All times listed below are in UK time.

  • Thursday 27th June @ 9pm: Rofflenet switches to Read Only Mode
  • Thursday 27th June @ 11pm: Rofflenet maintenance begins
  • Friday 28th June @ 2am: 1st Content Distribution System maintenance begins
  • Friday 28th June @ 11pm: 2nd Content Distribution System maintenance begins
  • Tuesday 2nd July @ 11pm: ZombieLink API maintenance begins

S8 M13 & M14 Released

Mission Banner: a person being grabbed by multiple zombies

The best laid plans of mice and men often go awry, but we’d never let that stop us bringing you two new missions: On The Rocks & Best Laid Plans.

You can download these missions right now from the ‘Missions’ tab. If you’re a Pro Member, you can download and play both missions immediately. Otherwise, you can use your free weekly unlock to play either one.

Season 8 Mission 12: Far Hebrides Map (Spoilers!)

This Season, we’re taking you on an adventure to the distant Far Hebrides archipelago in Scotland, where you’ll encounter a whole host of new friends – and enemies. To make your journey even richer, we’ll be publishing a map of the Far Hebrides, which will expand and gain detail as we progress through the series.

Today’s excerpt from the map features spoilers from the first 12 missions of Season 8, up to and including “Poison Whiskey”. Be Warned!

Stay Safe Out There!

Season 8 Mission 10: Far Hebrides Map (Spoilers!)

This Season, we’re taking you on an adventure to the distant Far Hebrides archipelago in Scotland, where you’ll encounter a whole host of new friends – and enemies. To make your journey even richer, we’ll be publishing a map of the Far Hebrides, which will expand and gain detail as we progress through the series.

Today’s excerpt from the map features spoilers from the first 10 missions of Season 8, up to and including “It’s Oh So Quiet”. Be Warned!

Stay Safe Out There!

New Adventures: Track the Ripper

To celebrate the launch of the latest in our Zombies, Run! New Adventures series, we spoke to Lulu Kadhim, writer of Track The Ripper about her thrilling dive into the story behind Victorian London’s most notorious denizen.

What made you pick Jack the Ripper as the basis for the race?

Who doesn’t love Jack the Ripper? The most fascinating thing to me is the fact we’re still captivated by the idea of him to this day. After spending much of my teenage years being obsessed with serial killers, I wanted to tackle Jack myself.

Catching Jack makes a great subject for a race, too — on the hunt through the old streets of London, all that atmospheric noise, and a burning question to be answered.

To keep it fresh, I tackled from a new angle: without going too far into spoiler territory, it was clear from the outset that the only satisfying way to end the run was to catch the Ripper. Therefore, I approached with a totally different question in mind: if the police caught him back in 1888, why don’t we know his identity to this day? This had all sorts of interesting implications, and I’m really excited to find out how people react to my answer!

How historically accurate is the race to Victorian London?

The race is set the night that Jack plans on a double homicide. I took some liberties here with history, since the double homicide night was not Jack’s last hurrah — he murdered one other woman afterwards, Mary Jane Kelly.

But in other aspects, I tried to be as accurate as possible. There’s very little light on the streets, there’s a fair amount of smog and there are tensions between the City and Metropolitan police officers.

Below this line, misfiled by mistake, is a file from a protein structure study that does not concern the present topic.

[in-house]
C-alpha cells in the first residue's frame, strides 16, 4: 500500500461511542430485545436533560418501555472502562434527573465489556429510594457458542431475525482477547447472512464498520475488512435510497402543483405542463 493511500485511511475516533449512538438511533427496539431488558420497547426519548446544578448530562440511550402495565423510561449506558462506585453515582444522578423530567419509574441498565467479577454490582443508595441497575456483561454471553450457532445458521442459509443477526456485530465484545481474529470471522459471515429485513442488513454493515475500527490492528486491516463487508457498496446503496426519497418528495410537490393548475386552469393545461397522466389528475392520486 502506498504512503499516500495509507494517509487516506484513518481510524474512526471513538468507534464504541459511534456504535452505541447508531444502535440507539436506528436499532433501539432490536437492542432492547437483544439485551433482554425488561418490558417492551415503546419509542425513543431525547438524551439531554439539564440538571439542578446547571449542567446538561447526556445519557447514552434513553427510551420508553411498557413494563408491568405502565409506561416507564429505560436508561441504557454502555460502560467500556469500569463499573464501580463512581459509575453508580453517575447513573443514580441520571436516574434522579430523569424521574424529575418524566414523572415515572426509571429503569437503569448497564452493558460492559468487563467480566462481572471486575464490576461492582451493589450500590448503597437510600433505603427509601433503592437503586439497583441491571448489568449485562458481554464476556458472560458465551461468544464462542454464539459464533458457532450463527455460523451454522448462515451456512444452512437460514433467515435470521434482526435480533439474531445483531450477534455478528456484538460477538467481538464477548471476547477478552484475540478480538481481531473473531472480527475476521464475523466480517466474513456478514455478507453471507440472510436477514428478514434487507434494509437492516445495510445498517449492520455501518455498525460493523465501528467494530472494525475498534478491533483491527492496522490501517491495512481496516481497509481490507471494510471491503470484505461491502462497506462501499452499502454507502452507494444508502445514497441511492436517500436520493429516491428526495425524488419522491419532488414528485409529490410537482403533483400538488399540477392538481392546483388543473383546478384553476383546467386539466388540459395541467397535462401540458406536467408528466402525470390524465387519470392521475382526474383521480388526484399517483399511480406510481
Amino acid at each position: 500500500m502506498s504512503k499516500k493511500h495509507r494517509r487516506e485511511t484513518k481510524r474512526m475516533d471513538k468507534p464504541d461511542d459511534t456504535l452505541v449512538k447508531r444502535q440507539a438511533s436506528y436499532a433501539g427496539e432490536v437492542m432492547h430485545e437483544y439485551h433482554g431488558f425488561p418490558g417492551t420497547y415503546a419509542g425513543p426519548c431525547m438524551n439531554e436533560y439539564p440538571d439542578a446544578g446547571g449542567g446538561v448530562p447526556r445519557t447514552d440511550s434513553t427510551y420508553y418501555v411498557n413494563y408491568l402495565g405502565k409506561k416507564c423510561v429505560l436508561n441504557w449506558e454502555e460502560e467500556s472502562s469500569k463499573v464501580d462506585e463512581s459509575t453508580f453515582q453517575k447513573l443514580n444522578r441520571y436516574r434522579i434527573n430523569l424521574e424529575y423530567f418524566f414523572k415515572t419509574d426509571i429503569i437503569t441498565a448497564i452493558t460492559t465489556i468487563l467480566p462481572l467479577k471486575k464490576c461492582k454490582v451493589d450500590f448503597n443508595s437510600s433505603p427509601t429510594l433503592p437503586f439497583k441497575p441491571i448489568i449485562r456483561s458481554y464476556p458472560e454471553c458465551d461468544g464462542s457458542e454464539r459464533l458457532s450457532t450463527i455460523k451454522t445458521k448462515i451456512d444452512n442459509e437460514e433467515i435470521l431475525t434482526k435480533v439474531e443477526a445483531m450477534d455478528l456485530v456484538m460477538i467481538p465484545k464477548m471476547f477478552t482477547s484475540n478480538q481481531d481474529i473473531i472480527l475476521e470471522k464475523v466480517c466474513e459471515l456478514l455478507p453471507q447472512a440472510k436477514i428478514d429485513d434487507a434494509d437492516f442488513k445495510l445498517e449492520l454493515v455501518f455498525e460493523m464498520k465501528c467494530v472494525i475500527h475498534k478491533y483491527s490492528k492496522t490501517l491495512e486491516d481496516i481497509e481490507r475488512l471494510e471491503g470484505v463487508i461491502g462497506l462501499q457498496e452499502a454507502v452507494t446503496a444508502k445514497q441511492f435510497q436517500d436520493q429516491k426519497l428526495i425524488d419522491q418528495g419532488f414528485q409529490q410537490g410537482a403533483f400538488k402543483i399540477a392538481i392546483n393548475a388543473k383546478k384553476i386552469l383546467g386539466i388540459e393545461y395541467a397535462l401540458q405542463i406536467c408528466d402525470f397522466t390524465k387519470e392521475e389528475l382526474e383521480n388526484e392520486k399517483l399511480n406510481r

My favourite part of the research for accuracy was forensics! There were a huge amount of forensic developments happening at the time, with handwriting experts, ballistics, pathology etc. all coming into general police use. So I had a lot of things I could use without making it complete fantasy.

As for the language, I had to make it easy to listen to & understand — you don’t want to be distracted trying to work out what the heck anyone is saying while out on the run — but also “sounded” Victorian-era. I think I struck that balance after some fiddling, and most anachronisms left in were probably done on purpose!

Which was the most fun part to write?

The most fun part to write was definitely the last scene, but since I can’t talk about that without spoiling the race, I think the second most fun part was when the police find the first body.

Audio can be very atmospheric, so I put a lot of thought into how I was going to make it so. I wanted it to be clear it was night, that there was some hubbub around the body, and for it to hit the runner hard. The audio design by done Mark Pittam is incredible, and he really brought that scene to life.

Anything you would have loved to include but had time limits?

I had a lot more about the tensions between the City of London police and the Metropolitan police, but I think I’m the only person who will miss those parts!

How did you go about planning and outlining the race script?

In the planning stage, I read a lot of articles and extracts from books to understand the Ripper murders, and the ways the police had handled them. I also went to visit the City of London police to get an understanding of the double murder, as well as police procedure at the time. I started collecting a folder of bookmarks with cool historical things I wanted to remember.

I then wrote 3 drafts of an outline, which went into details of what would happen each clip. The identity of Jack, and how it was revealed, changed each time, though the characters and structure stayed, more or less, the same.

Finally, on the third draft, I had that eureka moment, and realised there was a way for the story to work on more than one level, and for the reveal to be meaningful. That’s when I knew it was time to write it.

Is there anything you hope people take away from running it?

I hope they have half as much fun running it as I did writing it, really. While I baked deeper aspects into it, such as a look at power dynamics and certainly kinds of brutality common in the Victorian era (and arguably today), at its heart, it’s an exciting, fast-paced mystery!